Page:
For one thing, Mr. McManus, son of ABC sportscasting icon Jim McKay, has the deep-rooted respect of some of the industry’s most powerful veteran players, including Mr. Moonves.

Not to mention that at CBS Sports he has already succeeded at turning around a troubled network division. In his time at its helm, Mr. McManus has rebuilt CBS Sports into a profitable division after the network lost the television rights to National Football League games to Fox Sports in 1993.

In addition, he’s a guy known for a cool head and making the most of the resources at hand.

Many powerful people have known Mr. McManus since childhood, and they agree he’s got the goods to rally CBS News. They’ve watched his transformation into a seasoned executive from a charming and well-mannered kid hanging around his legendary dad and Mr. Arledge in ABC Sports control rooms and larger-than-life venues, such as the fateful Munich Olympics in 1972.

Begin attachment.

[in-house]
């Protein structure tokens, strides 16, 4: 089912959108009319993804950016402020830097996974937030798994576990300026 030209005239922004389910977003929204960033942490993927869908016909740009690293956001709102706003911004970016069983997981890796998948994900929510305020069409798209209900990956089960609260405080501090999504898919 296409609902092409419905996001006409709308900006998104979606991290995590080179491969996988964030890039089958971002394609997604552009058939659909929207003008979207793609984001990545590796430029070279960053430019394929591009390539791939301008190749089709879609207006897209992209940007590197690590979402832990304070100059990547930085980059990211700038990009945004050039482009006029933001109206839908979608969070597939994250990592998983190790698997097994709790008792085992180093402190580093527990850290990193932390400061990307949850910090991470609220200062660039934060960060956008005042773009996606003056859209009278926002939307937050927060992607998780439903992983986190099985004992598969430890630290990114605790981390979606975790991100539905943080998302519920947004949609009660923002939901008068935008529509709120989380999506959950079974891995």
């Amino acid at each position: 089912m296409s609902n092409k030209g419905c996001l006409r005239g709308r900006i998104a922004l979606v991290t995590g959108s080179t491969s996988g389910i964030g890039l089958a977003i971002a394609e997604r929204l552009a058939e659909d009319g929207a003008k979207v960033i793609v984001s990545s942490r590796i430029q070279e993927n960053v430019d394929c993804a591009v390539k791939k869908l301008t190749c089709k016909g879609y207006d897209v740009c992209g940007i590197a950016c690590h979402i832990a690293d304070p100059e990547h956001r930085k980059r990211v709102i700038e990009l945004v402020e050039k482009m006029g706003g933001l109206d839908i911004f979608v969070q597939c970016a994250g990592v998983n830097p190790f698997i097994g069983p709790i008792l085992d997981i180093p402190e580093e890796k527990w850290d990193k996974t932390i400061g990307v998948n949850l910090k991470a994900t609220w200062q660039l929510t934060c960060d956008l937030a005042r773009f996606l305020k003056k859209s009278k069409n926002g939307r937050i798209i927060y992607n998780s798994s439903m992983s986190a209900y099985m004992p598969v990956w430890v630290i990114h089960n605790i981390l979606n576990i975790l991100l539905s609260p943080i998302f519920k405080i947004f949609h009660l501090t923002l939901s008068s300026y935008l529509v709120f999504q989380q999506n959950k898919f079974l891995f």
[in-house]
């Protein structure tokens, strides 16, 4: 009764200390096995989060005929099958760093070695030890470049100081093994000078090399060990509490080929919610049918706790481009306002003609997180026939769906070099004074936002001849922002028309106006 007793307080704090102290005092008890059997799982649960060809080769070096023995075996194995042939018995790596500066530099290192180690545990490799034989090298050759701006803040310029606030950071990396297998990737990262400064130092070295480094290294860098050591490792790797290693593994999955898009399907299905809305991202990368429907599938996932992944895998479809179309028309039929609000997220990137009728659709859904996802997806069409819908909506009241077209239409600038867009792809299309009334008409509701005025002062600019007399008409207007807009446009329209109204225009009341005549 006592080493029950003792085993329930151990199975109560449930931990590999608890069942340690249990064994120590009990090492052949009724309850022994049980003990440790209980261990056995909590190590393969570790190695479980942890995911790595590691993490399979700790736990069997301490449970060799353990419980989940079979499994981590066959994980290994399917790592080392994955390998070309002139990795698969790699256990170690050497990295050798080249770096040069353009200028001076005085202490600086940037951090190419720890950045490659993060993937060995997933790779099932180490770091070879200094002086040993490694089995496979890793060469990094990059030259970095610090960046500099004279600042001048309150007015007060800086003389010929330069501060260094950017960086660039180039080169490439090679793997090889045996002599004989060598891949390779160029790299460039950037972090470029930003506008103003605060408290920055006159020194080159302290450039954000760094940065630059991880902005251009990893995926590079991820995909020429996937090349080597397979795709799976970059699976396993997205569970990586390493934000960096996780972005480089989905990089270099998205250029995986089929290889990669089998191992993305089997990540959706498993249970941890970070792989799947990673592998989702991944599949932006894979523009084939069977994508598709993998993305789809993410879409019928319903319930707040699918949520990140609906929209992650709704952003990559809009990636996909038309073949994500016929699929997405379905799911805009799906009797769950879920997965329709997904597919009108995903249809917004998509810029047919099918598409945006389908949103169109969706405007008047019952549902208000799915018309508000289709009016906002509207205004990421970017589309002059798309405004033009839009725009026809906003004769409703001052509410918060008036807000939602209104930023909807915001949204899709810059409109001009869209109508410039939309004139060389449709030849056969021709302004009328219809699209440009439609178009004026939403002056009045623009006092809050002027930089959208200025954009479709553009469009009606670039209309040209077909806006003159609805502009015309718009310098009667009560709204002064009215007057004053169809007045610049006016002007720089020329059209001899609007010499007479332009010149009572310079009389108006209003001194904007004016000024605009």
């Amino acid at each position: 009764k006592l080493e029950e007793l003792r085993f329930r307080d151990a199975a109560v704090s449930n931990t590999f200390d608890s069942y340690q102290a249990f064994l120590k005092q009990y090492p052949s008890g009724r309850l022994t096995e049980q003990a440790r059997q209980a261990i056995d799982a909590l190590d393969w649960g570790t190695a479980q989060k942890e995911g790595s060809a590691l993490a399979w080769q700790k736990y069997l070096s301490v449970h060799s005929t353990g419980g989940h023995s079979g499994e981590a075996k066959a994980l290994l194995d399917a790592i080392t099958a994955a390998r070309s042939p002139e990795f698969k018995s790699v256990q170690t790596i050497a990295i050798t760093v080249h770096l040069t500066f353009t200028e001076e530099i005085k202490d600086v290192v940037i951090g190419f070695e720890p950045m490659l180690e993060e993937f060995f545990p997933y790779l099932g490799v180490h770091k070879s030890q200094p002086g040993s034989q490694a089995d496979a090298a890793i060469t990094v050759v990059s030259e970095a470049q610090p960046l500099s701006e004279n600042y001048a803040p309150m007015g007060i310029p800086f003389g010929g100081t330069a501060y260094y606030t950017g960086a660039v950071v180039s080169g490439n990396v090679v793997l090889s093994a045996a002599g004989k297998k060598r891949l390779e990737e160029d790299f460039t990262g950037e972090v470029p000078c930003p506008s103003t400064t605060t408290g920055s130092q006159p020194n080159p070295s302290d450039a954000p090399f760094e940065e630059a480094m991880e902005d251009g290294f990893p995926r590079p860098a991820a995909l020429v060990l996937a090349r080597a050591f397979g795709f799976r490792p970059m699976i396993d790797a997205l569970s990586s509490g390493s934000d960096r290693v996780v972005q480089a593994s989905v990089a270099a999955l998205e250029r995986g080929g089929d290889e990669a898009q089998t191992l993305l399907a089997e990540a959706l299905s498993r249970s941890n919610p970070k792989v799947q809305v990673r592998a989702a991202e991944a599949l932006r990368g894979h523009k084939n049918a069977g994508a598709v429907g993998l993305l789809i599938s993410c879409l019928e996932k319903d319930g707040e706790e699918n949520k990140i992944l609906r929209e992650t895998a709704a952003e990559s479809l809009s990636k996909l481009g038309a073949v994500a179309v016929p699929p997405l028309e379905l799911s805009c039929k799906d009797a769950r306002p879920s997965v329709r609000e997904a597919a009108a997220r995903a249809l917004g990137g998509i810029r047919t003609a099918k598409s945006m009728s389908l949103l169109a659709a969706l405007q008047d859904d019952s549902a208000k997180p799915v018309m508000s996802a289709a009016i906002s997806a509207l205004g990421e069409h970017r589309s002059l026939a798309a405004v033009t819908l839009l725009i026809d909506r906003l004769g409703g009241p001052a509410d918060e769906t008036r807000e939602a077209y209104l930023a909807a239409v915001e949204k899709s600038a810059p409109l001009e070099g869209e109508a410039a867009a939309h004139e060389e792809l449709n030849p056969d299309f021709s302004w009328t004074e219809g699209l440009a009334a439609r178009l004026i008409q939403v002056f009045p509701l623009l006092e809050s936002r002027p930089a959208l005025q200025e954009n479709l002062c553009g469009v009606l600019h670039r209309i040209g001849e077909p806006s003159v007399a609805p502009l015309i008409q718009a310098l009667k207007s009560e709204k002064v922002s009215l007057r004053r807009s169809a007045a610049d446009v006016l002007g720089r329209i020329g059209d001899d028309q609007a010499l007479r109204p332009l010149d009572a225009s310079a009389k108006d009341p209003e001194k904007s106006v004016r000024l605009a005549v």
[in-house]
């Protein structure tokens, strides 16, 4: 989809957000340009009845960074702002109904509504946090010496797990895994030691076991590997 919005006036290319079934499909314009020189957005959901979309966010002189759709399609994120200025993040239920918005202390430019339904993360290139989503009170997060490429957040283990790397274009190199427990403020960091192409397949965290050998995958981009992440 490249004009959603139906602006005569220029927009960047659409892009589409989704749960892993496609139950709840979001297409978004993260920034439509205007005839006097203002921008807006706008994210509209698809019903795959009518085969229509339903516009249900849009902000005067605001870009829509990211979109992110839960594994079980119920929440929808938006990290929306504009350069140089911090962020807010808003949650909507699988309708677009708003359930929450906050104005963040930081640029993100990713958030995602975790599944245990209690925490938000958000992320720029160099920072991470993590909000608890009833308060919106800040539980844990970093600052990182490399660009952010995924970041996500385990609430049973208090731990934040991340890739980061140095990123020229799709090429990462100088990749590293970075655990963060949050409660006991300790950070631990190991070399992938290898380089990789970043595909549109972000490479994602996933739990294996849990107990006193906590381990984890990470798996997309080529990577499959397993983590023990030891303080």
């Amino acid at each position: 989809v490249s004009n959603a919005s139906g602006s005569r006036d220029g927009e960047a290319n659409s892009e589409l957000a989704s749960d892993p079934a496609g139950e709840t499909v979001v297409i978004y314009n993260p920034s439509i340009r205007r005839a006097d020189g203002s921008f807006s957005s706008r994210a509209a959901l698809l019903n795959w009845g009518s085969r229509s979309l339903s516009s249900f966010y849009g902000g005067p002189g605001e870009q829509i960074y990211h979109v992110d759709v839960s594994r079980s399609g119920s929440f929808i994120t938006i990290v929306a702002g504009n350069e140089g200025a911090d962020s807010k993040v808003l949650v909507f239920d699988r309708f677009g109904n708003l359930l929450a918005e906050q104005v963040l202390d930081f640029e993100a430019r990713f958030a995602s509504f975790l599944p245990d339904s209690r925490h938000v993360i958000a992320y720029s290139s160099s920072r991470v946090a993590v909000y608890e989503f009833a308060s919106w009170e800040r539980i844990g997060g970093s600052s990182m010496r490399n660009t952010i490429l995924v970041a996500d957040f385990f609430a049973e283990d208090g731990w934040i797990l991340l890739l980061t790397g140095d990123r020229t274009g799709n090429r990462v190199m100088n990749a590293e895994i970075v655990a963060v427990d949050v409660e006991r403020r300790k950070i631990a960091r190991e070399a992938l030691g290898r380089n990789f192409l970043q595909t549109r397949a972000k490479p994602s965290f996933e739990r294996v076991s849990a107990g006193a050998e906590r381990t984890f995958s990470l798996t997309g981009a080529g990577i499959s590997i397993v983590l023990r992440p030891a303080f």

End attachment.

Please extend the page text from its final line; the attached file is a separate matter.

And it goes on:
Don Ohlmeyer, who hired Mr. McManus from under his father’s and Mr. Arledge’s shadows to become a young sports programming executive at NBC Sports, recalled: “He basically knocked my socks off. He was a very quick study-and that’s a phrase that is thrown around too loosely.”

“He’s smart and has the respect of everyone in the industry,” said Fox Sports Television Group Chairman and CEO David Hill, who jump-started Fox Sports by snatching the NFL from CBS in 1993.

Mr. Hill watched Mr. McManus take over CBS Sports in 1996 and methodically rebuild what was “an absolute friggin’ joke” into a division that is profitable despite rising sports license fees, Mr. Hill said.